Equity Checks Stay Big In Latest Delistings

If the debt markets truly are rebounding, it’s not apparent in the size of the equity checks being cut for some of the most recent take-private deals.

Lenders are emerging from the sidelines, and the increased competition is whittling down loan spreads. But the sponsors lining up the largest transactions of the day are still paying for about half of their respective deals with equity, just as at the peak of the credit crisis.

Case in point: When Thomas H. Lee Partners signed up last month to delist CKE Restaurants Inc., owner of the Hardee’s quick-service restaurant chains, it agreed to pay for about 48.0 percent of the $928 million deal with equity. Aside from being a historically high figure, the $444 million equity check is also north of the average 45.5 percent equity contribution paid for LBOs throughout 2009, according to Standard & Poor’s Leveraged Commentary & Data.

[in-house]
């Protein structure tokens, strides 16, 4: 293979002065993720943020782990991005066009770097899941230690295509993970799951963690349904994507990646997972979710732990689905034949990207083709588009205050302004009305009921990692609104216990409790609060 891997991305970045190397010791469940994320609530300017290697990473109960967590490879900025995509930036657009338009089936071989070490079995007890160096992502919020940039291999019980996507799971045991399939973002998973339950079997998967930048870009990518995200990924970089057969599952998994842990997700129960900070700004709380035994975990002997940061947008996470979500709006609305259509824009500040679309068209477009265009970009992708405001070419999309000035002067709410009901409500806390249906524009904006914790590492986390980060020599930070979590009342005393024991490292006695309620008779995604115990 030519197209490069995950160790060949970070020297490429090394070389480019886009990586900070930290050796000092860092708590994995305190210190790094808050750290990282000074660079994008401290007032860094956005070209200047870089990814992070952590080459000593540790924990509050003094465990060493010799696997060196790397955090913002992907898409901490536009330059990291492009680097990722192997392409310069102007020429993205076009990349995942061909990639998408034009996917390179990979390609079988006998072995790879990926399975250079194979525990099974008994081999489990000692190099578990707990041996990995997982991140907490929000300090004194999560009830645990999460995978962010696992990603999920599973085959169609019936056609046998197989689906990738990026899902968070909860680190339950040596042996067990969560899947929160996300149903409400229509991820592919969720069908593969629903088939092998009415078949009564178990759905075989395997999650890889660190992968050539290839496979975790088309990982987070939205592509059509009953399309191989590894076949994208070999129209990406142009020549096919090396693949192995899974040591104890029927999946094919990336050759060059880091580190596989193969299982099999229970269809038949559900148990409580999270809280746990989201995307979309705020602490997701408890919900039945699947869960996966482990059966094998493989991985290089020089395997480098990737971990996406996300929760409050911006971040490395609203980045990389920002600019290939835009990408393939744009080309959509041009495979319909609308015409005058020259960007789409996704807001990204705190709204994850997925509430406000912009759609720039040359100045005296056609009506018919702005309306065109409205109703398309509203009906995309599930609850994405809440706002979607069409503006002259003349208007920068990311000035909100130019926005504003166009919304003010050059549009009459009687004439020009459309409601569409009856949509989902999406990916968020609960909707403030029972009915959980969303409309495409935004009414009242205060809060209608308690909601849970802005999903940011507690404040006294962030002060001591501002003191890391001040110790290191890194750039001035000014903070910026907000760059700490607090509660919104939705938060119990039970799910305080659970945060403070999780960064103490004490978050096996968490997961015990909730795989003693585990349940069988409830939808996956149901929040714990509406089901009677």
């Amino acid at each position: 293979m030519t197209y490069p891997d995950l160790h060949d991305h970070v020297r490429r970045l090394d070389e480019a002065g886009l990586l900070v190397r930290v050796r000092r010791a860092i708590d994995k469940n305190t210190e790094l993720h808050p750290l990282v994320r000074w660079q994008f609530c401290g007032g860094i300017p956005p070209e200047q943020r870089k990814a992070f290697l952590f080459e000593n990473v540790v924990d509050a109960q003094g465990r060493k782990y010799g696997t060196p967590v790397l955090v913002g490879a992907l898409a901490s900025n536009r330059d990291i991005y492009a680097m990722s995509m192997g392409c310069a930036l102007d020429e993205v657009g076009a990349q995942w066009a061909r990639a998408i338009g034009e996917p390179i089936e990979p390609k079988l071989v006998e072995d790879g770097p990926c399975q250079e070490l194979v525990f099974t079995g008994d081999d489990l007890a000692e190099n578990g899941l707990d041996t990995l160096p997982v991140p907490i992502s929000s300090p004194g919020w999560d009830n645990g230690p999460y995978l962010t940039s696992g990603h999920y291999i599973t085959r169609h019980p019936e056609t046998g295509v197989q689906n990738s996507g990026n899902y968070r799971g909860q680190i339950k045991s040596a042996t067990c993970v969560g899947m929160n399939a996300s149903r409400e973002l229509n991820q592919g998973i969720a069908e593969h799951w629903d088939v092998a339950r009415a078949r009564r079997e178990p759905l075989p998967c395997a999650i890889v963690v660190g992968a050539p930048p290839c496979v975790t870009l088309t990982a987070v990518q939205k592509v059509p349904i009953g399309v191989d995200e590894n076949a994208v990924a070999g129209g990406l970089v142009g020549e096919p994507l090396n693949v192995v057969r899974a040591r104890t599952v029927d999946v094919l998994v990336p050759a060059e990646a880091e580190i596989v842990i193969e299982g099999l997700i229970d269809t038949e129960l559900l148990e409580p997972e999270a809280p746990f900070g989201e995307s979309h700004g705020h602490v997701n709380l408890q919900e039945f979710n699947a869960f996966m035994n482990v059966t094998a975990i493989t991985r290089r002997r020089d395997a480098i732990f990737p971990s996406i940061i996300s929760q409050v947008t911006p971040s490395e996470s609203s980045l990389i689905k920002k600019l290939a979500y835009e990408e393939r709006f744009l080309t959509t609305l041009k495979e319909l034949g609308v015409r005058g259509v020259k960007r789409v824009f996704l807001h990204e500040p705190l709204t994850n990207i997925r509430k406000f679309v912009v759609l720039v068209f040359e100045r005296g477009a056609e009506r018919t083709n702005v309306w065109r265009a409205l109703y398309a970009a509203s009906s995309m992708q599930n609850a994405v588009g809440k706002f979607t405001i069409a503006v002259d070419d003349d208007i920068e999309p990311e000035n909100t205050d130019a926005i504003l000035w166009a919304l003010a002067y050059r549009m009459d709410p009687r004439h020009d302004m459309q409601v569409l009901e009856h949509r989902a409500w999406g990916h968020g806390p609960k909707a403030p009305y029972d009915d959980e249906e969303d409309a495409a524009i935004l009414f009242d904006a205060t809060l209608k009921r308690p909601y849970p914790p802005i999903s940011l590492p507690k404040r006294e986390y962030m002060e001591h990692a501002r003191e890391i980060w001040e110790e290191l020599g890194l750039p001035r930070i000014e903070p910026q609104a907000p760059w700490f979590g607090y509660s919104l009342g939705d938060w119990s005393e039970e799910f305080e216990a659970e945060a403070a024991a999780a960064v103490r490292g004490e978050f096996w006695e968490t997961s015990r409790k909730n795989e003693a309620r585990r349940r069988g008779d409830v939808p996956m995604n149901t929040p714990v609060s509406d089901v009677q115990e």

“The lenders that are out there competing for deals are trying to get more aggressive, but when they get back to their credit committees, there’s still a lot of pushback,” said Mark K. Gertzof, a managing director at debt advisory shop Monroe Credit Advisors. “The institutional memory is still pretty strong.”

New York buyout shop CCMP Capital Advisors will tap its second fund to pay for 54 percent of the $635 million take-private of Infogroup Inc., a provider of business marketing solutions, while a consortium made up of Advent International, Bain Capital and Berkshire Partners agreed last month to cover 45 percent of the $1.1 billion needed to delist electronic education services provider Skillsoft.

Despite the growing number of lenders coming back to market, “There are not a lot of people out there saying they’re willing to give up on equity contributions,” Gertzof said.

What they are willing to give up on is pricing. In the fourth quarter of 2009, overall loan spreads dipped to an average of about 528 bps, below the full-year average of 573 bps. Anecdotal evidence has pricing even lower today. According to Gertzof, senior cash flow loans that three to six months ago were L+ 550 bps with a 2 percent Libor floor are today available at in the L+ 400-450 bps range with a 1.5 percent Libor floor.

By contrast, the average 46.4 percent equity contribution in the fourth quarter 2009 was actually higher than the full-year average of 45.5 percent, according to S&P LCD, indicating that it could be some time until those figures start to trend downward.